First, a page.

Looking beyond the UK for retail growth
The stagnating UK economy means that for many retailers and brands, growth will have to come internationally. An event hosted recently by the British Retail Consortium (BRC) outlined the opportunities, and the strategies to employ when considering new markets.
Describing the weak UK economy as a major driver for international expansion, Kevin Rusling, international director at George at Asda, says there is less than 3% growth forecast for the UK over the next few years. In contrast, there is "significantly more" growth predicted in other markets.
However, he emphasises that if your business not healthy in the UK, then it would be unwise to try to internationalise.
When considering new markets, the supermarket retailer considers whether its products will fit into the same market demographic, whether consumers have the same body shape, how much competition there is, and whether George will be able to get retail space in key trading areas.
It also needs to understand the price it would sell at in each particular market, as well as the duties that would impact its price points.
Partnerships and structure
How companies structure their business abroad, and who they choose to partner with, are key components of international success.
Esprit's VP and head of global partnerships, Alex Cara, says that in territories with high potential and high levels of operational synergy, retailers would probably want to operate their own stores. Whereas countries with lower market potential might be better operated through a franchisee.
When looking to franchise, a strong partner is key, says Cara. When it comes to its partners, Esprit considers whether they have access to real estate, are financially stable, and have retail experience, local influence and contacts.
"It's important, when you are trading in the Far East or the Middle East and you're based in Europe, that you can just pick up the phone and resolve an issue and deal with problems over the phone rather than getting on a plane. It's really important that you have that relationship and you invest in it.
A major bone of contention between brand owners and franchisees is deciding who manages the e-commerce side of the business.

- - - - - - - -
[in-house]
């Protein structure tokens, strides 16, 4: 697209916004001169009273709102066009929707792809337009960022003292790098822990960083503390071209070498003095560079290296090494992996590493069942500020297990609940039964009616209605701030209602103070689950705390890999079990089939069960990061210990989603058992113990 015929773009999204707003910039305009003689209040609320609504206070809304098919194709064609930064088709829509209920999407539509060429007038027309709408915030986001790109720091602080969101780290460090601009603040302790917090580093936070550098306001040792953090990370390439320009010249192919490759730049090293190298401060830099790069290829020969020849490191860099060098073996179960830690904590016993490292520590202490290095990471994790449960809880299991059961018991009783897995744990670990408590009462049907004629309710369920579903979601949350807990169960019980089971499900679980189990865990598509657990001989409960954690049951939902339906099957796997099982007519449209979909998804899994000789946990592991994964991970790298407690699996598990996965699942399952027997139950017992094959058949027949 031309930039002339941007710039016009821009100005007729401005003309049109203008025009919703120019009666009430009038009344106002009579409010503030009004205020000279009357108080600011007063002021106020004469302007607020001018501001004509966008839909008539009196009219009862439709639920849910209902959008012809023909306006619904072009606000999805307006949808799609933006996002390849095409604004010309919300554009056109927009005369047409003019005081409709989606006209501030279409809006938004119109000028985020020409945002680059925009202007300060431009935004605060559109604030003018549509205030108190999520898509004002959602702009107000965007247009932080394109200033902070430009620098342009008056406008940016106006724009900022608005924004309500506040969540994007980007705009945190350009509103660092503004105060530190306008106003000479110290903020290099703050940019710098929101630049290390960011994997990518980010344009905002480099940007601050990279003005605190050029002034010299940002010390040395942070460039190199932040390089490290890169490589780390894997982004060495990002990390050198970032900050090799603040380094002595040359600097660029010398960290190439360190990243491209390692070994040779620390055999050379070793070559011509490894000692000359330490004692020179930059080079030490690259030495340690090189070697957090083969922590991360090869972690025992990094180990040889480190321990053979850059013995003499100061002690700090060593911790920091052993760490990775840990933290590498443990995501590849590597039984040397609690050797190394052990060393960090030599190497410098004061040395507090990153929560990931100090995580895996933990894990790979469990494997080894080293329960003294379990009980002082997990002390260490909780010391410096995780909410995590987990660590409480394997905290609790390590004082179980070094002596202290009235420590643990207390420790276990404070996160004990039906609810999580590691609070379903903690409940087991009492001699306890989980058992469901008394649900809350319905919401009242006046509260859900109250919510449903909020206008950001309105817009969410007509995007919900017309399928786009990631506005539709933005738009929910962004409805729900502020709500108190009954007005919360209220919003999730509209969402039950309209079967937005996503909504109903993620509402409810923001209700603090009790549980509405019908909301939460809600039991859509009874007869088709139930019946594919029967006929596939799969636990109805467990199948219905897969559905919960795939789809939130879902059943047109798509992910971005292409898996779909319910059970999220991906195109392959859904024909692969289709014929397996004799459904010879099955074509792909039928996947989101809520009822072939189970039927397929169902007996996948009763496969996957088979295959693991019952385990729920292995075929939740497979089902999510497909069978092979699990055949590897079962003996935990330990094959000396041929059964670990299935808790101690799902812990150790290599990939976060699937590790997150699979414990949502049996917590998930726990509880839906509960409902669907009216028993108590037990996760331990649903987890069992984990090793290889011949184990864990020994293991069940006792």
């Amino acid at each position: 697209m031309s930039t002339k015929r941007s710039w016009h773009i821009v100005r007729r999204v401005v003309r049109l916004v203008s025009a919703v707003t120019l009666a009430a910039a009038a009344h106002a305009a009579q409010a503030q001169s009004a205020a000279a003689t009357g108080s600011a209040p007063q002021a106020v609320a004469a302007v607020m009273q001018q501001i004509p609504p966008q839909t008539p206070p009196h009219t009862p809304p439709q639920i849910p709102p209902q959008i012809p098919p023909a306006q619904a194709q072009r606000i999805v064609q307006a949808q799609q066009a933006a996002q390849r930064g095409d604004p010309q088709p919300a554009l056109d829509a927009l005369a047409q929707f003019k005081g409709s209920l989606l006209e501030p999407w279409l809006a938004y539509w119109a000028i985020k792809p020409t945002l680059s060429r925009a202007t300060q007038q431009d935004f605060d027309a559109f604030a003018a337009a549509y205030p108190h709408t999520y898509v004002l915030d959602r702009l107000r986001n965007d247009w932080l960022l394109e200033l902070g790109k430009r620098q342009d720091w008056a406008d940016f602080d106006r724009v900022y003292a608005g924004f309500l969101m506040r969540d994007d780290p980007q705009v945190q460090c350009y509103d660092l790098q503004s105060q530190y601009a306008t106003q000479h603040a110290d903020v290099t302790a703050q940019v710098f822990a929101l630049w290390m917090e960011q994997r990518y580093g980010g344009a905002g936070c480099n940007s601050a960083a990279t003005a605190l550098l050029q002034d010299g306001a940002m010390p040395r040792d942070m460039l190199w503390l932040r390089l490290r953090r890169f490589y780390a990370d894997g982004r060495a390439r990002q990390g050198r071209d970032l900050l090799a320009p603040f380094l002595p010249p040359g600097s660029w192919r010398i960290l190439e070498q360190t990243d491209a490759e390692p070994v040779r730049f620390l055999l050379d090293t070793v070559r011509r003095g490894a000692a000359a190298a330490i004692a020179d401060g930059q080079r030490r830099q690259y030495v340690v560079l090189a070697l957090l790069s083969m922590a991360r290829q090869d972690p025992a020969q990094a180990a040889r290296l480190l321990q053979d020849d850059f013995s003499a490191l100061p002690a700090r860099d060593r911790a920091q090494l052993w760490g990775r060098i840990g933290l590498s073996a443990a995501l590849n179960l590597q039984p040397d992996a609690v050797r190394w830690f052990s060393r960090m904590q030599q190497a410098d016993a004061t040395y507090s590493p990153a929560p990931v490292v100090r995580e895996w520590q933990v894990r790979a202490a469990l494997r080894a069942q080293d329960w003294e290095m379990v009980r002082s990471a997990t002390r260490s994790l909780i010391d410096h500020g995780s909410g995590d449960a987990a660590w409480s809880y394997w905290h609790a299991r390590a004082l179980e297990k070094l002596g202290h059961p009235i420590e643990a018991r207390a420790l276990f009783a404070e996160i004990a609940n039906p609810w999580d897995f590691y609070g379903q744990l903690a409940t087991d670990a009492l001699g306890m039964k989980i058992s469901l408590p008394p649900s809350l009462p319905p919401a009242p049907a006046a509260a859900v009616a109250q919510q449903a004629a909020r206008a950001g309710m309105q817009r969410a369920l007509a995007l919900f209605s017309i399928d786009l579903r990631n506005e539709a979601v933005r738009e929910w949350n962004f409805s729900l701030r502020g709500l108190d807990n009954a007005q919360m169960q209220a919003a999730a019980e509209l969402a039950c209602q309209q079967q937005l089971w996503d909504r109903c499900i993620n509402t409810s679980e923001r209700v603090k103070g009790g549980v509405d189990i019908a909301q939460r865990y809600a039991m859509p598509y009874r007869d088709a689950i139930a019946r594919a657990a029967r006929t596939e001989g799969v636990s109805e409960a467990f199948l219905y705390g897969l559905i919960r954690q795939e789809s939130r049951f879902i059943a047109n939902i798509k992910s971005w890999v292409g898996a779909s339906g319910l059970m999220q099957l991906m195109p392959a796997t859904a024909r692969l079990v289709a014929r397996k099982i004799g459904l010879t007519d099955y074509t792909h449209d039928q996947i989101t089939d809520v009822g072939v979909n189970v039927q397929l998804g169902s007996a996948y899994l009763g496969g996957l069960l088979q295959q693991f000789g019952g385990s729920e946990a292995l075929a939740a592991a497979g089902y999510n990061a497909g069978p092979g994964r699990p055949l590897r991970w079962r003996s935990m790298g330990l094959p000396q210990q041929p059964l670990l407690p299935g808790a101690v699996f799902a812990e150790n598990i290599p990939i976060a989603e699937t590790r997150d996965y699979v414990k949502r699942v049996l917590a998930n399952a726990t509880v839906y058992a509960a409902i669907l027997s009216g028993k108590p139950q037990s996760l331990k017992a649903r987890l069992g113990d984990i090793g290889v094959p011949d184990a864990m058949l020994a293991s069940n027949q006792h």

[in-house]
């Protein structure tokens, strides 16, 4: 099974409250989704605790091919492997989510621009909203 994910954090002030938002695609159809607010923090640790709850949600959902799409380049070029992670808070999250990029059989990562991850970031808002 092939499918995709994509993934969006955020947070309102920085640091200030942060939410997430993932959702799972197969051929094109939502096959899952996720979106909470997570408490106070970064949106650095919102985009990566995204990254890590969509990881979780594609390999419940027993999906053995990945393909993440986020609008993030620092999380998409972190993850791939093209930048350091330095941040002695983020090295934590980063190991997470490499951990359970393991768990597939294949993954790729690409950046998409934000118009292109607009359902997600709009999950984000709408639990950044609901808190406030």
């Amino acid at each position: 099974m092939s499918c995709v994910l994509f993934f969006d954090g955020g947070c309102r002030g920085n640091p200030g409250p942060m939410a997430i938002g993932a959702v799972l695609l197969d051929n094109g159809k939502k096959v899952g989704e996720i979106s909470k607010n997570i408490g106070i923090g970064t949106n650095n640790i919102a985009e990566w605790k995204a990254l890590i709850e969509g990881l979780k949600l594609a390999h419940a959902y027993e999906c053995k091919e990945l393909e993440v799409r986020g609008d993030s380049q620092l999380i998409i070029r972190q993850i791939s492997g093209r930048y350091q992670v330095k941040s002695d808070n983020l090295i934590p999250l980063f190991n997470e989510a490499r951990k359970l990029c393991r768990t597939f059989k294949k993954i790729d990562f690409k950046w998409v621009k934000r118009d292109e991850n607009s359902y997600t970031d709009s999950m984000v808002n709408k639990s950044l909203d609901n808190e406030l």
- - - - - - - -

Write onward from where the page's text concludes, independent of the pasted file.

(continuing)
While e-commerce is potentially lucrative, it can also create headaches and confusion between the owner and franchisee when consumers buy from the UK site instead of their local one, for example.
Debenhams' international director Francis McAuley believes the franchisee should be able to buy the e-commerce division. Additionally, McAuley explains that if consumers buy online from the retailer's UK operations, they are unable to return their products to its international stores.
Indeed, Rusling says that deciding whether a franchise agreement includes the online operations is one of the key sticking points when it comes to entering new markets.
Rusling notes that there aren't any retailers that operate a franchise agreement or an international operation that they don't wholly own where they are also retailing online. "Because you then get into: 'who is in charge of marketing, who is setting the prices, who manages customer returns?'.
"So for those of us who have already gone international and playing catch-up from that dot-com shift, it is quite complex.
"For those of us who haven't started, take the Australian market, which is three times bigger online than it is for franchise and 50% of those online sales come from non-domiciled companies," Rusling says.
"There are some territories that we will absolutely go in online, rather than through franchise. But you've got to have one strategy, one team leading it."
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